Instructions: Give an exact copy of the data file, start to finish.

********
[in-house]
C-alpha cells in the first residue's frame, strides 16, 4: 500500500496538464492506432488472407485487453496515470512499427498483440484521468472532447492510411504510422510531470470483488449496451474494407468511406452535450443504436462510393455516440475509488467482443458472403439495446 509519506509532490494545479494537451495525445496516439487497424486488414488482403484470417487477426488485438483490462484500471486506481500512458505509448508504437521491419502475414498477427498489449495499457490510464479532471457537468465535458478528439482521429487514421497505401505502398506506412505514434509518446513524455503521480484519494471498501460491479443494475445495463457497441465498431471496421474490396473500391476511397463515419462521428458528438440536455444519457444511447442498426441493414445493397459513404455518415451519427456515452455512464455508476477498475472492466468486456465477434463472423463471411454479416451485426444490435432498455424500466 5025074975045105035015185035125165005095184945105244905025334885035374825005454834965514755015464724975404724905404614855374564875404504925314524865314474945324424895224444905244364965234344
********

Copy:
[in-house]
C-alpha cells in the first residue's frame, strides 16, 4: 500500500496538464492506432488472407485487453496515470512499427498483440484521468472532447492510411504510422510531470470483488449496451474494407468511406452535450443504436462510393455516440475509488467482443458472403439495446 509519506509532490494545479494537451495525445496516439487497424486488414488482403484470417487477426488485438483490462484500471486506481500512458505509448508504437521491419502475414498477427498489449495499457490510464479532471457537468465535458478528439482521429487514421497505401505502398506506412505514434509518446513524455503521480484519494471498501460491479443494475445495463457497441465498431471496421474490396473500391476511397463515419462521428458528438440536455444519457444511447442498426441493414445493397459513404455518415451519427456515452455512464455508476477498475472492466468486456465477434463472423463471411454479416451485426444490435432498455424500466 5025074975045105035015185035125165005095184945105244905025334885035374825005454834965514755015464724975404724905404614855374564875404504925314524865314474945324424895224444905244364965234344